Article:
Post-Mortem: Bug Spotter

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The beginning of the game, as well as a good example of what happens when you let the bee get too close to you.

 

The process of coding Bug Spotter was both substantially easier and substantially more difficult than I had originally envisioned. After a laborious design process, I was easily able to code the proper behaviors for the spot-hungry lady bug, the bee that tailed it, and the spots that needed to be collected. I attribute the ease with that phase of the project to the fact that I very consciously designed my game to stay well within the limits of code we had already had substantial amounts of experience with throughout the semester.

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The player guides the ladybug to the various spots as it is pursued by the bee.

I experienced two major crises when coding the game; one I was able to resolve, the other I was not able to overcome. The first problem I ran into came when I attempted to change the speed of the flower’s rotation after a given event. The code I was attempting to use to express that idea ended up corrupting my game file, and I lost about two hours of work. I was able to confirm that it was that particular bit of code by duplicating a game file I knew worked, pasting the sketchy code into one of the files, saving it, deleting the code I had just added, and attempting to run the file again. Even with all traces of new code removed, the duplicate copy was permanently corrupted. After that incident, I became way more paranoid about saving working duplicates of my game, and never ran into an irreversible mistake like that again.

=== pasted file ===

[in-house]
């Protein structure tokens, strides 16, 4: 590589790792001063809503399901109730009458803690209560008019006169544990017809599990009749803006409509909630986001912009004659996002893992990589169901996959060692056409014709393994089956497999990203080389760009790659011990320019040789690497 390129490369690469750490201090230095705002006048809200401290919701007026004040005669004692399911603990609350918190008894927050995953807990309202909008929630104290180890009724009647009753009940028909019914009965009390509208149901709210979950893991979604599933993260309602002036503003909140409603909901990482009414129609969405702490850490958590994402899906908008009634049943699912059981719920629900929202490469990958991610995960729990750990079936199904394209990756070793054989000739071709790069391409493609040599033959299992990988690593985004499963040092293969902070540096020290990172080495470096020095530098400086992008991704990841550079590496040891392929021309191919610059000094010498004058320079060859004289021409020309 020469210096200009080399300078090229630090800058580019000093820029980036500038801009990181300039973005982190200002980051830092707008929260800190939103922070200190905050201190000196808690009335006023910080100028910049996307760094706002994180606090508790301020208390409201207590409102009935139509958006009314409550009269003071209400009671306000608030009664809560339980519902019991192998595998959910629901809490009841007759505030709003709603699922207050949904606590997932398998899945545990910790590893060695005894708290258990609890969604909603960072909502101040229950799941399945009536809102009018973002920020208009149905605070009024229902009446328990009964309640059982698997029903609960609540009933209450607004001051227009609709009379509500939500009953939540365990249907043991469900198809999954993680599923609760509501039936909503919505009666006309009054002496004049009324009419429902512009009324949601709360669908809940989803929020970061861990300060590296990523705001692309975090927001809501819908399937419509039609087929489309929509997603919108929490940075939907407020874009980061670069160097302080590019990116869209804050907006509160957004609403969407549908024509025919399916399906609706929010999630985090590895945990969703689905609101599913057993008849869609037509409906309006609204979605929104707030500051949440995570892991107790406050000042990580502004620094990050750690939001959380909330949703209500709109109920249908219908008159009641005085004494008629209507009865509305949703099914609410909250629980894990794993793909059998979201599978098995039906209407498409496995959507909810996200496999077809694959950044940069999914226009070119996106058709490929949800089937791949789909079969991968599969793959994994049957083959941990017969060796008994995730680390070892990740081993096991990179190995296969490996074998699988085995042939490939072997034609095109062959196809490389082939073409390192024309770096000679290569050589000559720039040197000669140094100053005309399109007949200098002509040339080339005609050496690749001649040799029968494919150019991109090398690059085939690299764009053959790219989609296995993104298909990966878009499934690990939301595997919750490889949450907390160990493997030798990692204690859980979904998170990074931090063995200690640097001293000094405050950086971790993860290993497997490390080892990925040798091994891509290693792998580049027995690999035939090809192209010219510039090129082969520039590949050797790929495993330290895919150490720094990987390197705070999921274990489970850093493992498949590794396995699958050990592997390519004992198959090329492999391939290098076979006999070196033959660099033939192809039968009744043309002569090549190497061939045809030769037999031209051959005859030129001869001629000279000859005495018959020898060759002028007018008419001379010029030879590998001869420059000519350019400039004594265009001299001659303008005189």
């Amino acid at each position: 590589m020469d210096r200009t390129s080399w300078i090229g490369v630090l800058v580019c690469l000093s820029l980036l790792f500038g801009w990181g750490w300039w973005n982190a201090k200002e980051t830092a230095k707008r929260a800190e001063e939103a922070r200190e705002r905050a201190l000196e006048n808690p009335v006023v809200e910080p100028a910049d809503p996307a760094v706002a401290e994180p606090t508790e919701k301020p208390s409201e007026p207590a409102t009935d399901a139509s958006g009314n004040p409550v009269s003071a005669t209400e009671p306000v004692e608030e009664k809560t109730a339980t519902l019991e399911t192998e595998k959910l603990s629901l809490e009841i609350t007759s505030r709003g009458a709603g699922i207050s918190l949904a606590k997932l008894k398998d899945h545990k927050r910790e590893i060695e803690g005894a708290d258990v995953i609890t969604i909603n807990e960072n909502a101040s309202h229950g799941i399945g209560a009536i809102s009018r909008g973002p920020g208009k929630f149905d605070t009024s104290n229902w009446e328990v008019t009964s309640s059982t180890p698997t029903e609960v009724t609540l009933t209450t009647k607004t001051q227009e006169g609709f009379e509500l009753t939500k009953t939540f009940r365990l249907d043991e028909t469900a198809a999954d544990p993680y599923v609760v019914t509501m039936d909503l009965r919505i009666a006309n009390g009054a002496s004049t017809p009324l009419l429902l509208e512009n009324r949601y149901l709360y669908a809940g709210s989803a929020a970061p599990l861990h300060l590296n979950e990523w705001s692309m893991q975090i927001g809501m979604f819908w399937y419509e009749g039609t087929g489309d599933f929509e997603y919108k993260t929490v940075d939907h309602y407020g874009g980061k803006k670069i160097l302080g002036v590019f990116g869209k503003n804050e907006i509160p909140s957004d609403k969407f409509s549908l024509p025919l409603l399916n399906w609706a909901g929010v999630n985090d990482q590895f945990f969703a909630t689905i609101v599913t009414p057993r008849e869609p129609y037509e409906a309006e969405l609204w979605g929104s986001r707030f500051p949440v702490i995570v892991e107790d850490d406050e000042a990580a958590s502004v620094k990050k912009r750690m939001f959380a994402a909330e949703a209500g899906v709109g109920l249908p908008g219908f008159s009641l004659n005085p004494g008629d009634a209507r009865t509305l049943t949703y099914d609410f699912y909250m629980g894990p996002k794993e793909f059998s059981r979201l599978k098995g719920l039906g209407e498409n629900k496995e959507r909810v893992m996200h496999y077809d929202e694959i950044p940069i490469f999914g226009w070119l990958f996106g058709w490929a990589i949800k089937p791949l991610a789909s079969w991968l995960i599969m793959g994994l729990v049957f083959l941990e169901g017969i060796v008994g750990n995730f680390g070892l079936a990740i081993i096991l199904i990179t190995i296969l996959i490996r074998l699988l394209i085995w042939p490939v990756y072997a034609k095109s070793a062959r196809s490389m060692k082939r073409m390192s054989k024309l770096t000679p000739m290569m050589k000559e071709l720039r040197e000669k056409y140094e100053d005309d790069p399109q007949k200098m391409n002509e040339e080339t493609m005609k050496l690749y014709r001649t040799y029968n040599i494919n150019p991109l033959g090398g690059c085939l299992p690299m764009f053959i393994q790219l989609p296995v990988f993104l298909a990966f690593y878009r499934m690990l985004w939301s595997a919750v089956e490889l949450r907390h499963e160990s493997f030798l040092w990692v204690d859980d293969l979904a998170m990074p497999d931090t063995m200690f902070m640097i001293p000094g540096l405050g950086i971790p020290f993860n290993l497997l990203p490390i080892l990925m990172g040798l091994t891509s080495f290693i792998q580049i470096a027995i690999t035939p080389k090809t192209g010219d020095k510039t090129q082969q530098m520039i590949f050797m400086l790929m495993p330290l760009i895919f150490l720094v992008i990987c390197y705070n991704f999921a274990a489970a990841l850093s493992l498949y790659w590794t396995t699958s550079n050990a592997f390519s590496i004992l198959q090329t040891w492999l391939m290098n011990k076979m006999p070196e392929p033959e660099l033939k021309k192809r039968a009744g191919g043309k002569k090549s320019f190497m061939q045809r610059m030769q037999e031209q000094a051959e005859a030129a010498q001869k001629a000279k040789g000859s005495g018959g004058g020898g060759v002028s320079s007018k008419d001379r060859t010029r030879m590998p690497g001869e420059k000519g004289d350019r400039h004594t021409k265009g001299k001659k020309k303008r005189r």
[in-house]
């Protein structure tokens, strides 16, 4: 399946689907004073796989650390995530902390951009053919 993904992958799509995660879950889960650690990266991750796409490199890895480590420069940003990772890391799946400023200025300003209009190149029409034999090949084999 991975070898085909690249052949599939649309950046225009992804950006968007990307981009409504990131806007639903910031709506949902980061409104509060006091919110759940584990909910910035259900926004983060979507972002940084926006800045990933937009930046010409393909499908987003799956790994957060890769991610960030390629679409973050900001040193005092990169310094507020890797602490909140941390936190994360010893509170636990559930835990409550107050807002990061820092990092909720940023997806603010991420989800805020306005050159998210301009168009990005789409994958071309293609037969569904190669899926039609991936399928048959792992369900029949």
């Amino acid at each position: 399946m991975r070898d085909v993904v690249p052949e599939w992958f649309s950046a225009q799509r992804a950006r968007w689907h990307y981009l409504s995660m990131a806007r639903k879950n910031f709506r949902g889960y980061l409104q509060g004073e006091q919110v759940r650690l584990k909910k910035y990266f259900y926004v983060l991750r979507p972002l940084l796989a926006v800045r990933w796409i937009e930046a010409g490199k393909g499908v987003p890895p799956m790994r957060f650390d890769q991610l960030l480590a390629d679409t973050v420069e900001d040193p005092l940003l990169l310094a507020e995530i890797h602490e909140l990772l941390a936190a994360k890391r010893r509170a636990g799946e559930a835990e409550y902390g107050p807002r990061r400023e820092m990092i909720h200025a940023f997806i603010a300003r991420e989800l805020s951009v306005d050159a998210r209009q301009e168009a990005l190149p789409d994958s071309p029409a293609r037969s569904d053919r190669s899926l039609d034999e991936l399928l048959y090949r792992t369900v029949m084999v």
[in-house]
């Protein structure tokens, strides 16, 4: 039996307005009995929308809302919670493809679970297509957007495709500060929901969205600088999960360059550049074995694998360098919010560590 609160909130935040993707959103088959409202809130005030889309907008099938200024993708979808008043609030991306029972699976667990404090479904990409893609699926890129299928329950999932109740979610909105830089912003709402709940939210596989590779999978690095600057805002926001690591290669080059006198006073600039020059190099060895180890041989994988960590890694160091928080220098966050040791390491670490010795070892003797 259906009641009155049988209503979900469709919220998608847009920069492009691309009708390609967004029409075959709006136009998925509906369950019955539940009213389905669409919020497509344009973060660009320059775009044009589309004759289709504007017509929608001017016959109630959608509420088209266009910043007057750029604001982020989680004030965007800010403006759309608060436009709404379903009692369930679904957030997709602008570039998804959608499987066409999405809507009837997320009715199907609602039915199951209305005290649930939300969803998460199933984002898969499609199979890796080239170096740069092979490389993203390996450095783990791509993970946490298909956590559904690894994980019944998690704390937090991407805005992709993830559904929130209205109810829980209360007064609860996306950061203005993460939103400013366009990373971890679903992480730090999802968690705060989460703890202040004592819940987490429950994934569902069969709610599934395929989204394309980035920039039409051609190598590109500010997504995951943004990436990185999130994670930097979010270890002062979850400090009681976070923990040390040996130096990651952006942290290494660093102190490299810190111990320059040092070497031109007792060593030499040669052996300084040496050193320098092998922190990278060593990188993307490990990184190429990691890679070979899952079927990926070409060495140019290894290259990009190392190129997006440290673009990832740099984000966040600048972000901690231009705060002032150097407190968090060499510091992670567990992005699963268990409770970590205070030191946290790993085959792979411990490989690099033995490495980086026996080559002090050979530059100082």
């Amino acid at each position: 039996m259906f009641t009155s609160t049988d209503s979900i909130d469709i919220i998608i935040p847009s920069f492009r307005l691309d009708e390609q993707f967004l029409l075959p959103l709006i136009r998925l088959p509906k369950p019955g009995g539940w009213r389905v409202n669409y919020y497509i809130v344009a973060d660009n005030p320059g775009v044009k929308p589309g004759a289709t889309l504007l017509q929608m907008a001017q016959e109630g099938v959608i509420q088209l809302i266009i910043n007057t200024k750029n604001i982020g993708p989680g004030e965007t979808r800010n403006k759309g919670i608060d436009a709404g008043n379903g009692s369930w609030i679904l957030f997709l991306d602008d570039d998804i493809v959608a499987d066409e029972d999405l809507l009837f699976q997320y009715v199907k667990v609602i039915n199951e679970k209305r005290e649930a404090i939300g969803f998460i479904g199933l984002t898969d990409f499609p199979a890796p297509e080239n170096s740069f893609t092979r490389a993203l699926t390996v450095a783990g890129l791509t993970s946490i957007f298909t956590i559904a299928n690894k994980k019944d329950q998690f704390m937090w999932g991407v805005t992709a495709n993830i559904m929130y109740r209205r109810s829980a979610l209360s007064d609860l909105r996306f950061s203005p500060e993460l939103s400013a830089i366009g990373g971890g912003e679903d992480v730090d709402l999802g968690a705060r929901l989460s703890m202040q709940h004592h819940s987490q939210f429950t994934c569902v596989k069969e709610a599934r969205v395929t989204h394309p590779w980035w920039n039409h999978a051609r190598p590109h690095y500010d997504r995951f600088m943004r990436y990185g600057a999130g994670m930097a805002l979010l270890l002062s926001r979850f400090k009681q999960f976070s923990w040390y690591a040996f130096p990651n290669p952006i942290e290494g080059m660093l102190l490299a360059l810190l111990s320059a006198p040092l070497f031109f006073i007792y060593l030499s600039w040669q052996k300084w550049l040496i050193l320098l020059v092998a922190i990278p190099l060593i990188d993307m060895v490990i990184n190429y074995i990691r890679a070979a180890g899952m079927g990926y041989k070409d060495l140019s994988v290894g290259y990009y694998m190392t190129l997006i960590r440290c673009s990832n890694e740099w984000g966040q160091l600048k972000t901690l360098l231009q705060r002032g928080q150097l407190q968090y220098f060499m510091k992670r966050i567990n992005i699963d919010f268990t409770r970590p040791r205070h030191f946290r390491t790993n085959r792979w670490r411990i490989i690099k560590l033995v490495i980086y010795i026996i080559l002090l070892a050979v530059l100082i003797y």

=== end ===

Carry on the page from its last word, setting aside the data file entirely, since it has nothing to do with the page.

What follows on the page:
The one thing I was not able to get working in this game was the collision with the bee and the ladybug. I wanted to turn the center of the flower brown each time the bee collided with the player. I made the mistake of thinking that, because the collision with the black spots worked flawlessly, I would easily be able to get the collision with the bee working as well. Unfortunately, I ended up spending at least as much time working exclusively on the bee collision as I spent working on all the other elements in the game combined, and it still does not function correctly.

 

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The ladybug has found its spots, and returns to the now-golden center of the flower.

Overall, I feel as if this has been my most successful game yet. The concept has been really well-received by everyone I have shown it to, and it felt really great to be able to begin to use designs that were more complex than simple circles, squares, and triangles. I hope to be able to continue developing this game in the future.